Wednesday, March 19, 2008

Citizens' Police Academy: Week Four: Firearms

By Annette Dashofy

The topic of this week’s Citizens’ Police Academy session was Firearms Safety. To be honest, I didn’t think I’d learn much. Having married into a family of hunters and gun collectors, I’ve heard the lectures before: Assume all weapons are loaded. Never point a gun at something unless you plan on shooting it. And so on and so on. That is not what the session was about. If someone walked into class Monday night and expected a dose of that stuff, they’d have been greatly disappointed. I, however, was not.

Our instructor for the night was Rob Harrison. His voice was a little raw from teaching recruits all day. Those trainees will receive anywhere from 80 to 100 hours of firearms training in upcoming weeks. Marksmanship is only part of what they will learn. They’ll also learn things like drawing their weapon efficiently and using good judgment. Being a top-notch marksman is no good if you shoot at the wrong target. Trainees will be made to run sprints, do push-ups and other physically demanding tasks until their heart rate gets to around 130. An elevated heart rate will mess with the mind and body. At that point, the trainees are given a situation and asked to react. This simulates the real-life stress they will be under when asked to identify a threat, or possibly more than one threat.

Rob mentioned that breathing exercises help counter the effects of stress.

I knew that. Yoga 101.

All officers are required to qualify annually with their firearms. In-service training consists of one hour of classroom time and three hours of shooting. An example of one of the drills they may encounter is shooting at the center of a circle from three yards away and then placing the second shot in the same spot. This demonstrates to the instructor a good trigger press and an understanding of their sights.

By the way, Pittsburgh trains using sighted fire as opposed to unsighted fire. Want to guess what that means? Of course. Sighted fire means using the front and back sights to aim. Unsighted fire is point and shoot.

Also, officers are NOT trained to shoot to kill. Or to shoot to injure. They are trained to SHOOT TO STOP THE THREAT. And, yes, they aim at the body mass, not the leg or arm. They want to hit their target. A miss not only means they haven’t stopped the threat, it means they have a stray bullet out there that might hit the wrong target.

To answer Joyce’s question from last week, NO, we did not get to use the simulator, although it was mentioned and tales of the days when CPA students DID get to use it were shared. It would have been fun, I’m sure. But I’m also sure that I’d have made a fool of myself. One thing I’m learning through this experience is that I’d never have made it as a cop. I’m also learning an even greater respect for those who do this work day in and day out.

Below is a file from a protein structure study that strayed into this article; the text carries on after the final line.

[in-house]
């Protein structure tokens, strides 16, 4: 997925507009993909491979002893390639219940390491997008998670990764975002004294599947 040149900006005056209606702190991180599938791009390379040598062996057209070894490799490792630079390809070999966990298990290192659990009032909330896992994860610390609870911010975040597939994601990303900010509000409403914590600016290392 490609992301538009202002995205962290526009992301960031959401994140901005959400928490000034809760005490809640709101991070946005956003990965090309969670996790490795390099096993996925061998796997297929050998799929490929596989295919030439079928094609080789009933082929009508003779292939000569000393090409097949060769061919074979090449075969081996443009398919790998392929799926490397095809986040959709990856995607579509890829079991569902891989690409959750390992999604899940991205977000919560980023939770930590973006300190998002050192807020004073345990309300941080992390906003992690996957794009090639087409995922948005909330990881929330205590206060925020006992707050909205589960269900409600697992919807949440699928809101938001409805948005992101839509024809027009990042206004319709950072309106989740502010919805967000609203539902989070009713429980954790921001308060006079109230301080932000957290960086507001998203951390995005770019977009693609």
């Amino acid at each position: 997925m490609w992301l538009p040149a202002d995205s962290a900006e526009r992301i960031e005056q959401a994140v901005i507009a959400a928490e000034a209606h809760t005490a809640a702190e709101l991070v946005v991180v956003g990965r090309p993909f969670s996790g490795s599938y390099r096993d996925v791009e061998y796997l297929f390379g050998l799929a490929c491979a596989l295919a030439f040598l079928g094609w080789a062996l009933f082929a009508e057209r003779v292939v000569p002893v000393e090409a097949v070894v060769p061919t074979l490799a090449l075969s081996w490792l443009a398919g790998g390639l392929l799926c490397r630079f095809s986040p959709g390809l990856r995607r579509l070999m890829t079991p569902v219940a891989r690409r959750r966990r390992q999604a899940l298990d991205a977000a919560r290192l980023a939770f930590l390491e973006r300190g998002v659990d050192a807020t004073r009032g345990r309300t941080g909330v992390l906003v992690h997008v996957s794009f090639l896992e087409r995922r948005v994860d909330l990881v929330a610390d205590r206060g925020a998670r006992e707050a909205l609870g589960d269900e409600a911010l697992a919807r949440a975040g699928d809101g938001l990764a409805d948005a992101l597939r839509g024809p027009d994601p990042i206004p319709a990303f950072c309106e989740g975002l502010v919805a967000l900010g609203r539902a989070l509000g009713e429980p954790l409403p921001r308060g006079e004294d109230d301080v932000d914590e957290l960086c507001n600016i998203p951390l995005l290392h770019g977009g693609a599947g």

And one last bit tidbit for anyone writing about someone whose vision is not 20/20…

Our instructor told us about a recruit who came to qualify with her firearm wearing glasses after not having them for all the training. When he questioned her on it, she said she couldn’t see the target. He pointed out to her that you don’t need to see the target clearly. The FRONT SIGHT should be the clearest thing in your vision, not the target. As someone who just got her first pair of bi-focals, I found this fascinating. And as someone married to a competitive shooter who complains CONSTANTLY about no longer being able to see both sights AND the target, I smell a character in my future with aging eyes.

6 comments:

Tory said...

I still remember trying paint pellet wars, thinking it would be fun. After shooting someone from my own side ("friendly fire") I decided shooting people, even with paint pellets, was not for me. I can't imagine being part of the real thing!

Annette said...

Tory, and that was when the other people shooting at you only had paint pellets, too. Think of the adrenalin rush of live fire coming your way and then try to keep your hands (and mind) steady enough to actually hit the right target. Woo!

ramona said...

Very interesting, Annette. I've enjoyed your reports from the Academy.

I hate to think of doing laundry with an elevated heart rate, much less shoot a gun. No wonder they do so many hours of training.

mike said...

Annette--Thanks for another great account. Like the distinction made between shoot-to-kill and shoot-to-stop-threat. I didn't know that.

I began Army basic training in February--best time to go, my Dad said, cause the weather's better in the Spring. Yeah, right. My platoon qualified on our M-14s in mid March, and it snowed--those big, fat flakes that filled our eyes and rifle sights. No amount of blowing would keep the sights clear. Somehow I qualified...but those were the days when the Army paid lip service to its own guidelines. BTW, after that day, I never shot a gun or rifle again. I probably couldn't hit the side of a barn from 50 yards now...nor would I care to.

Annette said...

Mike, our instructor mentioned that he gets a fair number of recruits who don't really like handling guns. And he says the number of people coming into the Police Academy who have NEVER handled a gun before is growing.

Sadly, that doesn't appear to be the problem with the criminal population.

Lee Lofland said...

I don't think officers are allowed enough range time. I realize budgets are tight and ammunition is expensive, but visiting the firing range once or twice each year to shoot sixty rounds or so just isn't adequate to keep their skills up to par.

I've always found it odd that the two skills that could mean life or death for police officers - shooting and driving - are the least practiced.